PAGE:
For his service and sacrifice, James' parents accepted the Purple Heart and Presidential Unit Citation.

Despite the heavy casualties suffered by U.S. forces, military success in the battle of Tarawa was a huge victory for the U.S. military because the Gilbert Islands provided the U.S. Navy Pacific Fleet a platform from which to launch assaults on the Marshall and Caroline Islands to advance their Central Pacific Campaign against Japan.

In the immediate aftermath of the fighting on Tarawa, U.S. service members who died in the battle were buried in a number of battlefield cemeteries on the island. In 1946 and 1947, the 604th Quartermaster Graves Registration Company conducted remains recovery operations on Betio, but SGT Hubert’s remains were not recovered. On Feb. 28, 1949, a military review board declared James "non-recoverable".

In June 2015, History Flight notified Defense POW/MIA Accounting Agency that they discovered a burial site on Betio Island and recovered the remains of what they believed were 35 U.S. Marines who fought during the battle in November 1943. The remains were turned over to DPAA in July 2015.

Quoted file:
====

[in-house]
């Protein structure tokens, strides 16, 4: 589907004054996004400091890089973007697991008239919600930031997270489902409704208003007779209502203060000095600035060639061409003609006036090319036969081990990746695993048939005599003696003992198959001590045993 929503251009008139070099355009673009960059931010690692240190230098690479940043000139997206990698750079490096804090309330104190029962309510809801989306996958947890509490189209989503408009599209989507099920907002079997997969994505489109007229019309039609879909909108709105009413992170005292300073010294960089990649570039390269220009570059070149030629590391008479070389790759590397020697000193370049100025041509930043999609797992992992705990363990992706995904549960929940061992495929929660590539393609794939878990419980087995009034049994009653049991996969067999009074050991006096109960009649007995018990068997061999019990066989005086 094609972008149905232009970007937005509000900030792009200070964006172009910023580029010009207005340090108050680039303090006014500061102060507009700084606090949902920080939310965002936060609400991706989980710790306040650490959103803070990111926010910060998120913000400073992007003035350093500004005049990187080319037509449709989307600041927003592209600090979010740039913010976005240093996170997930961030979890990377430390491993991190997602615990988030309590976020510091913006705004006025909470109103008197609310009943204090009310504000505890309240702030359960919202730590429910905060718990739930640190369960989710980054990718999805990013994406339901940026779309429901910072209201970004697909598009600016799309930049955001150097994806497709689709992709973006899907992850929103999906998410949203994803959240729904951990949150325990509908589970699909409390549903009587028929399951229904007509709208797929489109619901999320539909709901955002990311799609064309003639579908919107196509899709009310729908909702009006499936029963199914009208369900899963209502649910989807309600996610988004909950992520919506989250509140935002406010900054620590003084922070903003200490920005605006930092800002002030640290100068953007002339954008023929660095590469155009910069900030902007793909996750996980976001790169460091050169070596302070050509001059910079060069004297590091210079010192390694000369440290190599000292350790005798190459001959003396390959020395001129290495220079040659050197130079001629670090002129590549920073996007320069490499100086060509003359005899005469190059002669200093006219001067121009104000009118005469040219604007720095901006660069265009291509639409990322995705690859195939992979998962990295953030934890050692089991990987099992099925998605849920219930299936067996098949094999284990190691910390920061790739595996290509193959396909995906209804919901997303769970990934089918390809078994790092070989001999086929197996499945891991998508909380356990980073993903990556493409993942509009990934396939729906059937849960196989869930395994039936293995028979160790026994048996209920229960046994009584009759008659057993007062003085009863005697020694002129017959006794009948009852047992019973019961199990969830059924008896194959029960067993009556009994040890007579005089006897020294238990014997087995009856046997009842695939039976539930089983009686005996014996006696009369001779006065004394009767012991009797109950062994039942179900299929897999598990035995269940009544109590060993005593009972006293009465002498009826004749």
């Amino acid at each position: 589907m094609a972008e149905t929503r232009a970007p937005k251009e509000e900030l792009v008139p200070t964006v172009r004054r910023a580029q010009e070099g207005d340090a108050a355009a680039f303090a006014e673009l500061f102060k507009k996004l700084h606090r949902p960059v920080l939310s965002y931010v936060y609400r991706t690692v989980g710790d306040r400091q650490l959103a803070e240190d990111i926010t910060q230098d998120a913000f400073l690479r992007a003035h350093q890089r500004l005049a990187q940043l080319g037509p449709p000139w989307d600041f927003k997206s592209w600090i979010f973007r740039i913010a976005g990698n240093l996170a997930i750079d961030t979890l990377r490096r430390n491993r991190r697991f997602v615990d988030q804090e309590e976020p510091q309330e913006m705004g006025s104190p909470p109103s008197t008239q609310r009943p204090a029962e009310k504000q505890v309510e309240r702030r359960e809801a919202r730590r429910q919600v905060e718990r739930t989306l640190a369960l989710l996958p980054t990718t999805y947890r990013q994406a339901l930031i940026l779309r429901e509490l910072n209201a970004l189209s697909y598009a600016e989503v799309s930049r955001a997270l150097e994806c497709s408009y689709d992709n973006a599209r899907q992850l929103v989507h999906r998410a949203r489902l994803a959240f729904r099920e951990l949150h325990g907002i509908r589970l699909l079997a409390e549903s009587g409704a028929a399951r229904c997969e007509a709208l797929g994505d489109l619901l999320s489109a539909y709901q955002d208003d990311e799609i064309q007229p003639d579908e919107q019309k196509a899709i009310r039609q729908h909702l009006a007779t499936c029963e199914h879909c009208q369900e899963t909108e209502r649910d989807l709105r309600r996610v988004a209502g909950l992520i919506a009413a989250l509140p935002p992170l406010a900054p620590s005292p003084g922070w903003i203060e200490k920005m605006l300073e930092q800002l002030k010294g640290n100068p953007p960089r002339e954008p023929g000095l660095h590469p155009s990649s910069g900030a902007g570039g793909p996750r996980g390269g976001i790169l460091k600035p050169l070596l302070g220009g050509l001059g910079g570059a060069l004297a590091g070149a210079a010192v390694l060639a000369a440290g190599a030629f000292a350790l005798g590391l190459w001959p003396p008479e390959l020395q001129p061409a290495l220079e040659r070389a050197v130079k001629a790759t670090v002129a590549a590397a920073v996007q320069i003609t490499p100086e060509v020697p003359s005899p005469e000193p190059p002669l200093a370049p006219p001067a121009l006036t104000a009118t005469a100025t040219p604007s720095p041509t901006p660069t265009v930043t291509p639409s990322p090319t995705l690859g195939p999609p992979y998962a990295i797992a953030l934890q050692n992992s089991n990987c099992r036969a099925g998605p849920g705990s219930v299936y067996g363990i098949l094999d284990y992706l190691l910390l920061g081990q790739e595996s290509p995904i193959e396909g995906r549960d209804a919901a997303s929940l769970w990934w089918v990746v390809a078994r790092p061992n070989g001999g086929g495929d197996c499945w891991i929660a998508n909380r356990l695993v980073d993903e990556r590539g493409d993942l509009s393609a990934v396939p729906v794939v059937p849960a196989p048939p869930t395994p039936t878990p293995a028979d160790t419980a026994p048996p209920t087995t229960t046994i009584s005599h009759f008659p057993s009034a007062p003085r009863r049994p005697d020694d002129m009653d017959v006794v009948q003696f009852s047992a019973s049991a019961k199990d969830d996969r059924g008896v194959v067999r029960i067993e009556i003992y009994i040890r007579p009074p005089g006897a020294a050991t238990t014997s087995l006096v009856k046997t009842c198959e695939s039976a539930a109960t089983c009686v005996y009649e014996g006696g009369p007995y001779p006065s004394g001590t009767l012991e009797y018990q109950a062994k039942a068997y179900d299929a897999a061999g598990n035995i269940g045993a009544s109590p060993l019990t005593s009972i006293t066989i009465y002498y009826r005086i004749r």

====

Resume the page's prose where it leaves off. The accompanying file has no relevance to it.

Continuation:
To identify Hubert’s remains, scientists from DPAA and the Armed Forces DNA Identification Laboratory used mitochondrial and Y-Short Tandem Repeat DNA analysis, which matched a sister, a nephew Jay Hagan and a cousin; as well as circumstantial evidence and laboratory analysis, to include dental comparisons, which matched Hubert’s records.

James Joseph Hubert was finally returned to his family and, on July 15, 2017, laid to rest at Calvary Cemetery, in his hometown, with full military honors (175439210).

Marine Corps Sergeant James Joseph Hubert is memorialized among the National Memorial Cemetery of the Pacific's Honolulu Memorial. His name is permanently inscribed within Court 4 of the "Courts of the Missing" (56111385, a cenotaph). A rosette has been placed next to his name to verify that James is no longer missing.

SOURCE
Marine Corps POW/MIA Section
DPAA Personnel Profile
DPAA: News Release (07.Jul.2017)
Jennifer Morrison, independent volunteer forensic genealogist


Inscription

JAMES JOSEPH HUBERT
SGT US MARINE CORPS / WORLD WAR II
AUG 12 1921 ... NOV 21 1943
PURPLE HEART